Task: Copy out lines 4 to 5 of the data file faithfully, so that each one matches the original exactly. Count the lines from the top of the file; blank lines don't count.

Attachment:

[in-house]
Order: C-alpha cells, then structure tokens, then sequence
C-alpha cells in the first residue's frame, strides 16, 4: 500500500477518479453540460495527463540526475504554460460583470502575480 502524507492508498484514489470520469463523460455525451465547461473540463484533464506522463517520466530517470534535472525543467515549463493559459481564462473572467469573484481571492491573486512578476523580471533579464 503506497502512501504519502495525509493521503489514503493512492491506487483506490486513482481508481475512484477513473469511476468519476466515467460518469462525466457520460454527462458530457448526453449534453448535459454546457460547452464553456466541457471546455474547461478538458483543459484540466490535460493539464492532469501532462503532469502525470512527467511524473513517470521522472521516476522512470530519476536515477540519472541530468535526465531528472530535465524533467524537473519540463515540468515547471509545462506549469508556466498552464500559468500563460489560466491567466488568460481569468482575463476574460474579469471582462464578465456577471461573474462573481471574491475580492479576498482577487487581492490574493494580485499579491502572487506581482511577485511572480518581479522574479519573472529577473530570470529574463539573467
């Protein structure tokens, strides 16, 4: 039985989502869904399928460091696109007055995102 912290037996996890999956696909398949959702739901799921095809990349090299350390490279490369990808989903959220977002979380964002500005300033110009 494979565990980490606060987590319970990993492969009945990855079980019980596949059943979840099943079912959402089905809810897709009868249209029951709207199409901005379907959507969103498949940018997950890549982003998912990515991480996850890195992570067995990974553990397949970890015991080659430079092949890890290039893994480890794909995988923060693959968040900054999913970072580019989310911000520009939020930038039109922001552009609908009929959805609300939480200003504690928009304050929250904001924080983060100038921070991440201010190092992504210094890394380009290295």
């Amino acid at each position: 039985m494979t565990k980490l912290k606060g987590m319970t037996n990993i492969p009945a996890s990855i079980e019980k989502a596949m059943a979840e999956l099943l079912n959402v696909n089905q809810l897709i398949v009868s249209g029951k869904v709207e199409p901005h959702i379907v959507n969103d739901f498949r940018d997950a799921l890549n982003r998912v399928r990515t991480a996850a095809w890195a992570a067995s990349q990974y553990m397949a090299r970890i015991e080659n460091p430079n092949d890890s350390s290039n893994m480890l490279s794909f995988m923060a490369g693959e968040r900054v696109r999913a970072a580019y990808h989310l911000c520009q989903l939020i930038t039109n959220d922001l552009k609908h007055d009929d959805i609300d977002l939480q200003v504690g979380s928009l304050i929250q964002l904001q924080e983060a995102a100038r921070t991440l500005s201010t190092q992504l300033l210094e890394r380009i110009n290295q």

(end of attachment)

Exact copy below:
């Protein structure tokens, strides 16, 4: 039985989502869904399928460091696109007055995102 912290037996996890999956696909398949959702739901799921095809990349090299350390490279490369990808989903959220977002979380964002500005300033110009 494979565990980490606060987590319970990993492969009945990855079980019980596949059943979840099943079912959402089905809810897709009868249209029951709207199409901005379907959507969103498949940018997950890549982003998912990515991480996850890195992570067995990974553990397949970890015991080659430079092949890890290039893994480890794909995988923060693959968040900054999913970072580019989310911000520009939020930038039109922001552009609908009929959805609300939480200003504690928009304050929250904001924080983060100038921070991440201010190092992504210094890394380009290295």
């Amino acid at each position: 039985m494979t565990k980490l912290k606060g987590m319970t037996n990993i492969p009945a996890s990855i079980e019980k989502a596949m059943a979840e999956l099943l079912n959402v696909n089905q809810l897709i398949v009868s249209g029951k869904v709207e199409p901005h959702i379907v959507n969103d739901f498949r940018d997950a799921l890549n982003r998912v399928r990515t991480a996850a095809w890195a992570a067995s990349q990974y553990m397949a090299r970890i015991e080659n460091p430079n092949d890890s350390s290039n893994m480890l490279s794909f995988m923060a490369g693959e968040r900054v696109r999913a970072a580019y990808h989310l911000c520009q989903l939020i930038t039109n959220d922001l552009k609908h007055d009929d959805i609300d977002l939480q200003v504690g979380s928009l304050i929250q964002l904001q924080e983060a995102a100038r921070t991440l500005s201010t190092q992504l300033l210094e890394r380009i110009n290295q």